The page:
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Rice might be my favorite sensory table filler! You can dye rice any color you wish to match the theme of the sensory table. Rice is calming and soothing for many students as well. If you see a student is running around the room, ask them to play with you in the rice and watch how it gives them the sensory input they need, helping them to calm their body down.

Add funnels and bottles (this is a mouthwash bottle) for students to fill and dump, allowing them to problem solve and explore capacity. When they pick up, open, and fill the tiny teeth and scoop with the plastic shot glasses, they are strengthening their fine motor muscles (fingers, hands, and wrists).

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Little Legos!
Legos are always a hit and amazing fine motor work. The first week we had these in the sensory table, students were just building to strengthen their fine motor muscles. Then I added STEM I Can Build cards to give students visual support and to encourage them to engineer, build, and problem-solve with a plan and purpose.

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Ice experiments and investigations were a ton of fun during our winter theme! Students used pipettes, tweezers, and water to investigate their own ideas and conduct their own experiments. One student experimented with how to make holes in the ice. See his little hole with the blue water in it!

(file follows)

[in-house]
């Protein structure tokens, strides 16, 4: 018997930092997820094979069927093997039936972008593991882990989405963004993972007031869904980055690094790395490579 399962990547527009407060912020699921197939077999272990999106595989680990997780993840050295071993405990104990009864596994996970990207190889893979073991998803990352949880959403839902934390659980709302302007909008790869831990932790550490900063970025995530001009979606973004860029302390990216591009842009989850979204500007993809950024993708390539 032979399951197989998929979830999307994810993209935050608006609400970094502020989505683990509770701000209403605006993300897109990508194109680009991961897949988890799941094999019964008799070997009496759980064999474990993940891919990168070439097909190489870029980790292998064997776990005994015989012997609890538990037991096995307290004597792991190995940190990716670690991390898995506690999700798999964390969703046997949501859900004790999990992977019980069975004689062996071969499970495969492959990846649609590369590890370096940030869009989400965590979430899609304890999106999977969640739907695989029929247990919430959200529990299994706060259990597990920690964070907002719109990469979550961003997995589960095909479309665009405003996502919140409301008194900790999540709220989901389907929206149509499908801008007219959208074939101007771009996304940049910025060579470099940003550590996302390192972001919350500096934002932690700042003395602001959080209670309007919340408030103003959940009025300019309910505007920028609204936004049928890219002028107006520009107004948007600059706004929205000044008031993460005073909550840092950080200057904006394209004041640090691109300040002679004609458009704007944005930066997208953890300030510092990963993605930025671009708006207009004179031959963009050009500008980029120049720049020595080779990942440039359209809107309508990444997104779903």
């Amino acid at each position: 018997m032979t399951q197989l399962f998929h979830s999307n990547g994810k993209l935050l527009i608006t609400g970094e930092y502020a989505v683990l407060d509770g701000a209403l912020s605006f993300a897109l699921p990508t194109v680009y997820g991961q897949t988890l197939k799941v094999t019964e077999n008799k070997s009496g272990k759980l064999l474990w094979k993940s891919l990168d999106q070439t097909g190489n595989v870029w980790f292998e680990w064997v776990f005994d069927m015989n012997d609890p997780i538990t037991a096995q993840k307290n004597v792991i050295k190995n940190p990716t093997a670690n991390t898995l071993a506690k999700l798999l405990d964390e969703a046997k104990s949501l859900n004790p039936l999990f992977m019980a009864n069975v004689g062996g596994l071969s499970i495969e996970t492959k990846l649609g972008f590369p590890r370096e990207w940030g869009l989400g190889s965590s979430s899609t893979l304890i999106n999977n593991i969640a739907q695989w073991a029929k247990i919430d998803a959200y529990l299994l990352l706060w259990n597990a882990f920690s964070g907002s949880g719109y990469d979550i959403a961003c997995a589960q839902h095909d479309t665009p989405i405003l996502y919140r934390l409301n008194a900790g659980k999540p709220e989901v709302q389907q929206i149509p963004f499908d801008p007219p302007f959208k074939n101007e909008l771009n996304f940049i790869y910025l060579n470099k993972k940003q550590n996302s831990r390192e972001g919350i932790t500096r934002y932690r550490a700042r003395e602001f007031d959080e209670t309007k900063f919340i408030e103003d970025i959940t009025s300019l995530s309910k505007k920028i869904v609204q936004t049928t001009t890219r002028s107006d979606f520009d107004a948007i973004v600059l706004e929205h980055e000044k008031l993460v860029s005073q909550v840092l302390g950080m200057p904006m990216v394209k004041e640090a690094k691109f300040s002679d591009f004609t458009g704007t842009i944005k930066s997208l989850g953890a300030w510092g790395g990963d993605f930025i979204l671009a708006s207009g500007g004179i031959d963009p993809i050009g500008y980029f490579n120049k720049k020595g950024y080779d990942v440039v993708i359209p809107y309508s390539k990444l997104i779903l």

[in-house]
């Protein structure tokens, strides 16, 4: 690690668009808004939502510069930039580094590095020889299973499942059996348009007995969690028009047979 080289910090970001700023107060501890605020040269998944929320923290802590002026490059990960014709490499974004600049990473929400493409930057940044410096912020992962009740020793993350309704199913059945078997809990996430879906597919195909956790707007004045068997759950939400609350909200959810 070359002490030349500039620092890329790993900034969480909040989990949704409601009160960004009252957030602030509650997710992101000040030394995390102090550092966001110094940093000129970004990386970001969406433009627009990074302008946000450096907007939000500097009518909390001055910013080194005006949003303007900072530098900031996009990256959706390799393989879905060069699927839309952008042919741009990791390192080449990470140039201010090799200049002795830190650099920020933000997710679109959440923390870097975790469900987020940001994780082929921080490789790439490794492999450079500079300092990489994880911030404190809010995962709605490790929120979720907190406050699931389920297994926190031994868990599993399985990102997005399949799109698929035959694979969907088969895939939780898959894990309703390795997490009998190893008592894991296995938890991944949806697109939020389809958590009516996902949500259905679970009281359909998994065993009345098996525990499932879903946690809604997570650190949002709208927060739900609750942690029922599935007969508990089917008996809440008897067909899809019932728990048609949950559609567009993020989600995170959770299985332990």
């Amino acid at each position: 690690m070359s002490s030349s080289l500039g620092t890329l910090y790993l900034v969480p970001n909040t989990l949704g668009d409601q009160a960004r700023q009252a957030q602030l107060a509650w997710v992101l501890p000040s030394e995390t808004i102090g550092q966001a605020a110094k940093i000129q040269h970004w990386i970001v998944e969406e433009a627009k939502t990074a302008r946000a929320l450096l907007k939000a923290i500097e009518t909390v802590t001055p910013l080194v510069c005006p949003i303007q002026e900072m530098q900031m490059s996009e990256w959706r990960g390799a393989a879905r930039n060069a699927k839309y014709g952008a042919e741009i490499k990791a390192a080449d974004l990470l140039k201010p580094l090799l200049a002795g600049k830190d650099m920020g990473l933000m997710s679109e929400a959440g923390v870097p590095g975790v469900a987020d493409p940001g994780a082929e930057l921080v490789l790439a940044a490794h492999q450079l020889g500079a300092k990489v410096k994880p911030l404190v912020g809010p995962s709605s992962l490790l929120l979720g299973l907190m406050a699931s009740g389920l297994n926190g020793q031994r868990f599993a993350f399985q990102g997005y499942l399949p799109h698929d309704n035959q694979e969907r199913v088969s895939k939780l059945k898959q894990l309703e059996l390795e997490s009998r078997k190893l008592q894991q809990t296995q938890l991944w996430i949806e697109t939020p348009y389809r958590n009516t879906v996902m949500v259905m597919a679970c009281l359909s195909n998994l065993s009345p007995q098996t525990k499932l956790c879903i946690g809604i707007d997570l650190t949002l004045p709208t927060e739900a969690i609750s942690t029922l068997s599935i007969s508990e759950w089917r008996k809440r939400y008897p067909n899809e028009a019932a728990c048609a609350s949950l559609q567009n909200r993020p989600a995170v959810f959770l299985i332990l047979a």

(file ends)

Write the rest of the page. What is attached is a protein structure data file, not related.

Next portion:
The next week we learned about animals that lived in the Arctic. I froze plastic arctic animals in ice. As the students were trying to free the animals, they were talking about the animals and building their vocabulary!

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Cutting Wrapping Paper & Ribbon

For Christmas, I put wrapping paper scraps and ribbons in the sensory table for students to cut to help develop scissor skills. In the second week, I added tape and small boxes for students to wrap to continue to strengthen those fine motor muscles. What kiddo doesn’t LOVE to cut things up into tiny pieces?! If you are not allowed to do a Christmas theme at your school, you can translate this idea into a birthday theme or just plain wrapping paper to support a color theme!

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Sand or Colored Salt!

Sand is just so calming in the sensory table! To start, I only put in buckets, funnels, and shovels. Students had funnel races, and they explored the relationship between the size of the funnel and the amount of sand it holds (volume)! The next week, I added two empty juice bottles so students could practice sharing and taking turns. Social skill objectives are important too! If you can’t find sand in your area, color salt with liquid watercolor for the sensory table.

Rubber Mulch!

If you are learning about planting, create a sensory table so students can pretend to plant seeds and act out the life cycle of a plant! We pretended the rocks were seeds, and I put in various size pots and fake flowers so students could compare and sort by size. Be careful with real dirt; most bags of dirt you buy have chemicals in them.